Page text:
First off, for those who forget, the Monkey Talisman has the power of Shapeshifting, or more correctly, to change the holder or target into whatever animal they think of. Many animals were used during the show’s run such a rabbit, walrus, elephant, giraffe, hippo, and even a chinchilla. The Monkey Talisman can also change the person back to their original form.

Unlike the Rabbit, Ox, Dragon, or Pig Talisman, the Monkey Talisman did not see much use during the show’s run and it’s a real shame too! One of the few times when the Monkey Talisman was not used during a Talisman episode was when the J Team busted in to the Hollowlands Penitentiary in Season 2. Jade turned Jackie into a chinchilla and carried him to another part of the prison.

As such, we don’t know the full extent of the Monkey Talisman’s power compared to the other Talismans. Rooster can make you, or something you’re looking at, fly, Pig can give you heat beam eyes, and Horse can heal you. But what about the Monkey Talisman? What are the true limits to its power?

The show keeps referring to the Monkey Talisman as “shapeshifting” but no one has used it to transform into an inanimate object. Even Haiku, the Noble monkey that was worthy of this power, only used it to transform into other animals. As such, we can assume that you can only transform into an animal with this power.

As for what kind of animal, that is entirely hard to say. In the first couple of seasons, the Monkey Talisman’s victims and users transformed only into vertebrates. But we later find out in Season 3 that invertebrates, such as Haiku’s cricket form, are also on the table. Given the huge phylogenetic diversity, it would not be unreasonable to assume that you can also transform into a starfish, a squid, or even a flat worm.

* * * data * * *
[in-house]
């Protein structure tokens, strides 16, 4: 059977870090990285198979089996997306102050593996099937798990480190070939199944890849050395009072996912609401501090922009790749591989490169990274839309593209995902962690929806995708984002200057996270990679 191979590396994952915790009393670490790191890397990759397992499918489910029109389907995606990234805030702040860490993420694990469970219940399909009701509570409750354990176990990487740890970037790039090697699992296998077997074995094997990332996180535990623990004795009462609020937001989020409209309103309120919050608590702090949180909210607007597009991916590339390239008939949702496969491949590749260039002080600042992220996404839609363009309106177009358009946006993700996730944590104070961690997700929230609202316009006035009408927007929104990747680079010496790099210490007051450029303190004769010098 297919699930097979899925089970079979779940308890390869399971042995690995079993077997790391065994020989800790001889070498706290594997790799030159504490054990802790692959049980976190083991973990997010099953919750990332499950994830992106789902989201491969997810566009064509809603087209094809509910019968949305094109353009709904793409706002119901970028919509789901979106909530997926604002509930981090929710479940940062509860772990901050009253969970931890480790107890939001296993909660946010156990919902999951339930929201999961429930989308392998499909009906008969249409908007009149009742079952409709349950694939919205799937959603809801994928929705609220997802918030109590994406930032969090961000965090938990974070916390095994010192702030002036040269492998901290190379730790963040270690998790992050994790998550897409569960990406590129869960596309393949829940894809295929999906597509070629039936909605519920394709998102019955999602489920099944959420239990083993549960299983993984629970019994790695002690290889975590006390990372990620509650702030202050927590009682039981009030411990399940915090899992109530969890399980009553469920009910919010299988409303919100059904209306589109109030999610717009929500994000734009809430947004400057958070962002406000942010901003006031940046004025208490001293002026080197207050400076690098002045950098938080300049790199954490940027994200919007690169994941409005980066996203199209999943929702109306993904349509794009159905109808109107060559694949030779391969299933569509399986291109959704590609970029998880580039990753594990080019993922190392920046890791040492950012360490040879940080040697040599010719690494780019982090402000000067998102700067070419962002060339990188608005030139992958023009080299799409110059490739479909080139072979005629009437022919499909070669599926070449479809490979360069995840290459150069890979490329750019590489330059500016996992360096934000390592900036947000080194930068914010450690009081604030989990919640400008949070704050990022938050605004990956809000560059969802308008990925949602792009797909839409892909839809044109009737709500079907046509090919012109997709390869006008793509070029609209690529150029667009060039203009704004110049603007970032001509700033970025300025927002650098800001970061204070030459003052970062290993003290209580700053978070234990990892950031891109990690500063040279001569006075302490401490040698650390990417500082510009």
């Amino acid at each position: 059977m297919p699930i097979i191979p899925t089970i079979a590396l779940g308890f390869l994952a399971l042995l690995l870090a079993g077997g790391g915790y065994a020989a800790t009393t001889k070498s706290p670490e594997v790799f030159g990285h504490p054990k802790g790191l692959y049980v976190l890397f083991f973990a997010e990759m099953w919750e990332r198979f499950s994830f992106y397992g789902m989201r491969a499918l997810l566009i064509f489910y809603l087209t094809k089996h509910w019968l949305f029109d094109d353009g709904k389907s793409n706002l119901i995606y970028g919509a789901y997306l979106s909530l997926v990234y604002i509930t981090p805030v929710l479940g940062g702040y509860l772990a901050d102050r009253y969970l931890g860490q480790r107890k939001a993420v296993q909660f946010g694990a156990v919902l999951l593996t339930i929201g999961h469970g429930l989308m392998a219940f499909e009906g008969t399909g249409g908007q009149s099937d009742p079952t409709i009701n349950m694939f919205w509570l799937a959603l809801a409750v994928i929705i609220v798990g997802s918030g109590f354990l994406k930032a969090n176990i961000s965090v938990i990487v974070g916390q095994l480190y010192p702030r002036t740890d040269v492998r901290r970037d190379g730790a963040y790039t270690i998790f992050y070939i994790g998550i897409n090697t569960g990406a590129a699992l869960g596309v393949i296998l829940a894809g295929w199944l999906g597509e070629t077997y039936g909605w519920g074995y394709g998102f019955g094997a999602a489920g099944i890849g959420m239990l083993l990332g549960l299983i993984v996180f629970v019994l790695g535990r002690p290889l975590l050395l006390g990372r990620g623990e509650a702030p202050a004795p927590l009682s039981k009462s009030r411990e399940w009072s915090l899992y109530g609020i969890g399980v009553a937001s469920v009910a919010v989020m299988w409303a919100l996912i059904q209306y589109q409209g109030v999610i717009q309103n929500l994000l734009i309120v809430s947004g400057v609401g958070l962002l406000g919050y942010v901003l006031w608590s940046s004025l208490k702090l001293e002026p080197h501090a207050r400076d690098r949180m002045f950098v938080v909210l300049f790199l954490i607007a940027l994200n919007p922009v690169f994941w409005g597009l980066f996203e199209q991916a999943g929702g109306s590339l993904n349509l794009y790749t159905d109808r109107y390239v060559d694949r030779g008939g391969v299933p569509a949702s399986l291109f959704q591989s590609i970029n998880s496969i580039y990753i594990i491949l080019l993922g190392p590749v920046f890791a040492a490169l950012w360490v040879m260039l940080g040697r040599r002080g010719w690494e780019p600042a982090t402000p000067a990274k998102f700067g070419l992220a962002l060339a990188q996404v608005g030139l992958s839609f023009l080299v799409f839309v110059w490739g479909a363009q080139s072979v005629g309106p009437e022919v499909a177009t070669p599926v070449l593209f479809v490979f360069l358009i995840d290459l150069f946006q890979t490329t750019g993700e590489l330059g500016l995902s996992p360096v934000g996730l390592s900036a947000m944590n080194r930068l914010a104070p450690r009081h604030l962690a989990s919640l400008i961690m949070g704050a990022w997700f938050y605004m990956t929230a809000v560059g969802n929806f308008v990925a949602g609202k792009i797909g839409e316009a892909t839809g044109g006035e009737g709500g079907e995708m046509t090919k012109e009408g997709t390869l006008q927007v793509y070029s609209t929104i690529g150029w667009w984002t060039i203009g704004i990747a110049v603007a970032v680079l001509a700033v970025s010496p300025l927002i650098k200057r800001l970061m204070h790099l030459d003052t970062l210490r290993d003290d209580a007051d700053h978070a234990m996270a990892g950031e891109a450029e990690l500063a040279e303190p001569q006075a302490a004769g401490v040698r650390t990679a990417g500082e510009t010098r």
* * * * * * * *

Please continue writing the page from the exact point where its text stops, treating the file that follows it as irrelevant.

But what about jellyfish or sponges? Yes! I think you would be able to transform into these as well. I honestly think that the Monkey Talisman can transform anyone or anything into what we regard as animals. As such, the Porifera and Cnidarians could be included although I would certainly feel sorry for the poor bastard that got turned into a sponge. If the Horse Talisman can fix a sinking cruise ship and the Rat Talisman can bring an ancient Aztec deity to life, what’s stopping the Monkey Talisman from doing this as well?

It’s a shame, like I said before, that we didn’t get much of the Monkey Talisman in Jackie Chan Adventures. I’m sure that if Jackie let Jade have access to the talismans, she would have a lot of fun with the Monkey Talisman. And God, this show loved its puns so you can bet that Jade would say things like “being a fly on the wall” or “elephant never forgets” before transforming into that animal. You could even throw in ancient animals like dinosaurs as well.  A visit to the natural history museum could be livened up with some actual dinosaurs roaming the halls.  Also, we missed a golden opportunity for El Toro and Viper to transform into their respective animals, that would’ve been great (even better is if they got their counterpart)!

Happy Chinese New Year!